What is a Malaysian trait your mum or dad has passed down to you?
Dipping our freshly fried you tiao (cakoi) in a small cup of hot kopi-o and insisting on frozen butter in our hearty kaya toast are among the other little pockets of joy in our kopitiam visits. Unashamedly, I still feel that frozen butter should be the universal gold standard for all kaya toast.

What is an event that made you feel proud to be a Malaysian?
As Malaysians, we should feel proud of our ability to adapt, our multilingual capabilities, and experience of growing up in a multicultural environment. We live in such a unique country and we sometimes, unknowingly took it for granted.

What is an important lesson you’ve learnt throughout the years about Merdeka that you wish the younger generation would always remember?
The one thing I’ve learnt is that our independence and peace are inherited, actively built from one generation to another. Very much like the migration of Monarch butterflies, travelling from Mexico to the US, a single journey takes up to five generations worth of work. We are truly standing on the shoulders of giants and we have to understand that Merdeka is a generational inheritance that we all have a part to play in so that it can be passed on to the next.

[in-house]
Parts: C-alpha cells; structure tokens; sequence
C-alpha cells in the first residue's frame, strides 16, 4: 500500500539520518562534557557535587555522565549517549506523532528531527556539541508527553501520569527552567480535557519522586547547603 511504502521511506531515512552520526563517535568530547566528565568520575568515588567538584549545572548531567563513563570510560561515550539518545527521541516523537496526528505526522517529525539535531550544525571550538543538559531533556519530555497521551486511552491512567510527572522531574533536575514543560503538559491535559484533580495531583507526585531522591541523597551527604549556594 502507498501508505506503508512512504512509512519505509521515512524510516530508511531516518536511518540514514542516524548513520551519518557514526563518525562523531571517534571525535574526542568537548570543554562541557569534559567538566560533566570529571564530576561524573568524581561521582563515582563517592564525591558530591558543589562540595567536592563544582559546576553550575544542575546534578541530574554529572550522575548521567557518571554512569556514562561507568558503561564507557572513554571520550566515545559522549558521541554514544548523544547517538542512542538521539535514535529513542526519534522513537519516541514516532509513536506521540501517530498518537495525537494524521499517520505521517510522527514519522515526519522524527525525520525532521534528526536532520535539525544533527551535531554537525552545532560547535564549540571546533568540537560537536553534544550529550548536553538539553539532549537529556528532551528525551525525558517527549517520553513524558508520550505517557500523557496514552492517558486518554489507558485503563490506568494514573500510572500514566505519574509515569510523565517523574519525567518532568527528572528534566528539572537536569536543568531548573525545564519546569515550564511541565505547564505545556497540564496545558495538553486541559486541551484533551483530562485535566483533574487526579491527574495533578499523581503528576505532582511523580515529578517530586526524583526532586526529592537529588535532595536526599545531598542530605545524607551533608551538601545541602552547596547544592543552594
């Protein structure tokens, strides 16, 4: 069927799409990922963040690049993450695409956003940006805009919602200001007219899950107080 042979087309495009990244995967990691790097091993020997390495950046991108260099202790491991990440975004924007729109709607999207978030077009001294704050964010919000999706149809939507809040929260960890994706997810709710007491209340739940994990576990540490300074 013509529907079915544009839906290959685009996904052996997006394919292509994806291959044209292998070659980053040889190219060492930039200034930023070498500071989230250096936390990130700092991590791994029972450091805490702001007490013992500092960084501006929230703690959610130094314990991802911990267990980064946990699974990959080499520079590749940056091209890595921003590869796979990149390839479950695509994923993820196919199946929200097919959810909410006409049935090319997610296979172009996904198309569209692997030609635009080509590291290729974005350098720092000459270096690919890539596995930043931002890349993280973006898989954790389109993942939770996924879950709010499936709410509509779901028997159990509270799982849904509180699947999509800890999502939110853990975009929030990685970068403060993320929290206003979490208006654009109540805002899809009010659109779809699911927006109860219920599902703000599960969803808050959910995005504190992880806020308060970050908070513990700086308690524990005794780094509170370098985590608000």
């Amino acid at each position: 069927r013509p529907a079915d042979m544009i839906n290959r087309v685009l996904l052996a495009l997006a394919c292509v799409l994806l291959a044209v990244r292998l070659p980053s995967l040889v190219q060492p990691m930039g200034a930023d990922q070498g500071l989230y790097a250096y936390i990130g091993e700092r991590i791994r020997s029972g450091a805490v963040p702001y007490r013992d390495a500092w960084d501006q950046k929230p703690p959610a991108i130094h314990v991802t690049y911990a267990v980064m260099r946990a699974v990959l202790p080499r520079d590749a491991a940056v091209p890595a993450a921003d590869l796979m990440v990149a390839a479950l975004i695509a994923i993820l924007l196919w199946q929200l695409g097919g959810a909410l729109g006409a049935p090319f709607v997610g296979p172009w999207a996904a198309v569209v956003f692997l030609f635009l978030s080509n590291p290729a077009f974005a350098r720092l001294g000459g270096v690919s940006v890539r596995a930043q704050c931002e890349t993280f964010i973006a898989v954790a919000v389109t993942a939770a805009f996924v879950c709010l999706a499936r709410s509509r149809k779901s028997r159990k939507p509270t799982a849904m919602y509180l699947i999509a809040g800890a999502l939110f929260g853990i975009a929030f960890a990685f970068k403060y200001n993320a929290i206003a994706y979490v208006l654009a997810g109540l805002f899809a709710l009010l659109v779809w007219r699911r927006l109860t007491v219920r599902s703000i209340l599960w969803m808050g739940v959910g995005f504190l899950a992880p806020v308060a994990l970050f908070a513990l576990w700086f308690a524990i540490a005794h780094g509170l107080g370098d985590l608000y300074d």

Where do you see Malaysia in the next 10 years?
I am hopeful to see a more united and progressive Malaysia, and of course, free from Covid. We can also be more culturally sensitive, accepting and have mutual respect for each other’s faith and beliefs. Being in the F&B industry, I personally believe that eateries and food products can be Halal certified even tough you’re not Muslim because food is a universal language and experience that everyone can relate to and enjoy.

[Photo courtesy of Peter Khue – Standing: Second generation, Sam Khue (second from left) and third generation, Peter Khue (third from left)
Seated: Chin Keon Yock, founder and first generation of Khue Brothers (centre)]